Translation? The industry you’ve spent the last four years preparing to work in may not be ready for you once you graduate. Realistically, it could be a year or two before your degree starts to pay off. During this time, you may have to keep the job you have, even if it’s not relevant to the career you’ve been training for.
How to Make the Best of It: Focus on Gaining Relevant Skills for the Future
These are bitter lemons, but you can still make lemonade; you might just have to get creative. Recent college graduates who are forced to keep menial jobs during the recession still have options. You could use this time to take professional development courses, become certified in a specialty area, or even go to grad school to advance your education.
Reality #5: You May Have to Accept a Low-Paying Position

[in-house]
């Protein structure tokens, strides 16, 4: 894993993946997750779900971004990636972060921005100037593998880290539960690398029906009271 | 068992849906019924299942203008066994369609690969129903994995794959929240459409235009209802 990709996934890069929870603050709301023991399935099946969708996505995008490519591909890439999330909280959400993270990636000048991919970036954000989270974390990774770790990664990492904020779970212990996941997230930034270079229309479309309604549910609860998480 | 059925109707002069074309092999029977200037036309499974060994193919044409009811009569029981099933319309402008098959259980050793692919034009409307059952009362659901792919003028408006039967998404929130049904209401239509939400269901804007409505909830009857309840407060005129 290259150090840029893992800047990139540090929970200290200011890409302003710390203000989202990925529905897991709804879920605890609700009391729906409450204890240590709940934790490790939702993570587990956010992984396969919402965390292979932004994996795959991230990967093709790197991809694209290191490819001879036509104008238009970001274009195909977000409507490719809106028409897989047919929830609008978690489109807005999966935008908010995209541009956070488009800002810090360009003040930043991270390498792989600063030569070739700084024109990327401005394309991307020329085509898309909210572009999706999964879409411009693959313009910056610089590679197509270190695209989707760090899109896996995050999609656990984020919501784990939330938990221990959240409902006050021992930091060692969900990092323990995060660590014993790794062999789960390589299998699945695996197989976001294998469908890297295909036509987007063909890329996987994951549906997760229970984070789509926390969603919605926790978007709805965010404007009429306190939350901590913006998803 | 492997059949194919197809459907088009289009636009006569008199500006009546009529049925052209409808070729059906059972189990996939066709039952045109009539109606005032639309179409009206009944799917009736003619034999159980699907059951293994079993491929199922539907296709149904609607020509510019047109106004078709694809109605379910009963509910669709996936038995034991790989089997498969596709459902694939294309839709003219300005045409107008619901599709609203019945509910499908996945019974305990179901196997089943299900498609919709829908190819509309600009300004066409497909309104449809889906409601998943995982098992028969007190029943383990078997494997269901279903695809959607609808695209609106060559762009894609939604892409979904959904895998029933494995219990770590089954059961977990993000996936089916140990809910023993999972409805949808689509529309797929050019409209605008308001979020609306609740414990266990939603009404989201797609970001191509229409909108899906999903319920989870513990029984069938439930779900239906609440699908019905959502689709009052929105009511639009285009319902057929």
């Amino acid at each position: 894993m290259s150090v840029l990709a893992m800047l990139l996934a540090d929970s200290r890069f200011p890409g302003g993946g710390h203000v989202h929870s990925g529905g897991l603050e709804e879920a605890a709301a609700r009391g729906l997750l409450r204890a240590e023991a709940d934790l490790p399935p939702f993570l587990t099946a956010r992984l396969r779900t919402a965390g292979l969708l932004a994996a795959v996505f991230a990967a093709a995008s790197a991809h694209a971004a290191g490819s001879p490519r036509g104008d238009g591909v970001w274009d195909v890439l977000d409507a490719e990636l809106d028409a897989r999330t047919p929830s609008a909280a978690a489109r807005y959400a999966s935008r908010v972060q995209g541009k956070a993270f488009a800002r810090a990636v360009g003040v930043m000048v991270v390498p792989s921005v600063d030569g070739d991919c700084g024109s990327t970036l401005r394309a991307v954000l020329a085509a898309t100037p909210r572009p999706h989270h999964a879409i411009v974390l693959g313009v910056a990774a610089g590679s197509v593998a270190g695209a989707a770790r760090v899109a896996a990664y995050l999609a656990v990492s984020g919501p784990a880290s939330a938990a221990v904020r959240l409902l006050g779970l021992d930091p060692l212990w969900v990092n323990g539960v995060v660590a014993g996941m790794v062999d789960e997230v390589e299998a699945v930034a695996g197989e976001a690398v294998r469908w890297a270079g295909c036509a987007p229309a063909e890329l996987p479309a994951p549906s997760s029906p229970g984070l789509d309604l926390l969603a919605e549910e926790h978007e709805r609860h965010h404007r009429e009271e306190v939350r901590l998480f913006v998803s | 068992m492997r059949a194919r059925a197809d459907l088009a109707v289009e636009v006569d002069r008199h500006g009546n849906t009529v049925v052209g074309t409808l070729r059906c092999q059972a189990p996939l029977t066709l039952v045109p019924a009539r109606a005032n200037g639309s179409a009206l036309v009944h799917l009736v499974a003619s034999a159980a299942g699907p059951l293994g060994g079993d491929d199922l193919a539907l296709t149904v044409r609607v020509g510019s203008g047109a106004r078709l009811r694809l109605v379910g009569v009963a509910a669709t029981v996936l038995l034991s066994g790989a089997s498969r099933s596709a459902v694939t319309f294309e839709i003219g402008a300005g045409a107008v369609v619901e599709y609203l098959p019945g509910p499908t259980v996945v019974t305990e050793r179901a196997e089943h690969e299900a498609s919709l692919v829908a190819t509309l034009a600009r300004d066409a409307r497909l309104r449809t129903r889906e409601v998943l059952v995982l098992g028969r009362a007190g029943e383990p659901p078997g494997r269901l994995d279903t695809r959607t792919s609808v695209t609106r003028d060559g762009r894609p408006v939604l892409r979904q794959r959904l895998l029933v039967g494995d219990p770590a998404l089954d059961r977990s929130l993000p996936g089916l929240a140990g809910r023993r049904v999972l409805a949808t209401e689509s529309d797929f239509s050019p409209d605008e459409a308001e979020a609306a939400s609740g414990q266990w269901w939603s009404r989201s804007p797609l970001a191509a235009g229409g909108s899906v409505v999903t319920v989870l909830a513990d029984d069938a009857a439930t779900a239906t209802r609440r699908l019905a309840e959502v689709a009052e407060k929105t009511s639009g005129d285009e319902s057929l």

Some industries do better than others during an economic downturn, so there’s still a chance you’ll get hired in your field of choice upon graduation. Even if you get lucky, though, you should lower your expectations in terms of salary. Employers aren’t likely to be offering sign-on bonuses, and they may be unable to pay their new-hires the same wages they did before the recession.
How to Make the Best of It: Grab a Side Gig
Even if you’re not getting paid what you expected to as a new-hire, there are still ways you can make ends meet. One of your best options is to grab a side gig. According to preliminary predictions, freelancers and “gigsters” may be among those who fare the best during the recession. This is good news for college students and recent graduates because it means that although full-time employment may be hard to come by, there are still opportunities to make money and gain professional experience.
The economy will recover from this virus-induced recession. How long the financial crisis will last and how bad it will get depends on how quickly we’re able to get the pandemic under control. There are still a lot of unknowns. Fortunately, there are also some recession-proof strategies you can implement now to better prepare yourself for life after quarantine.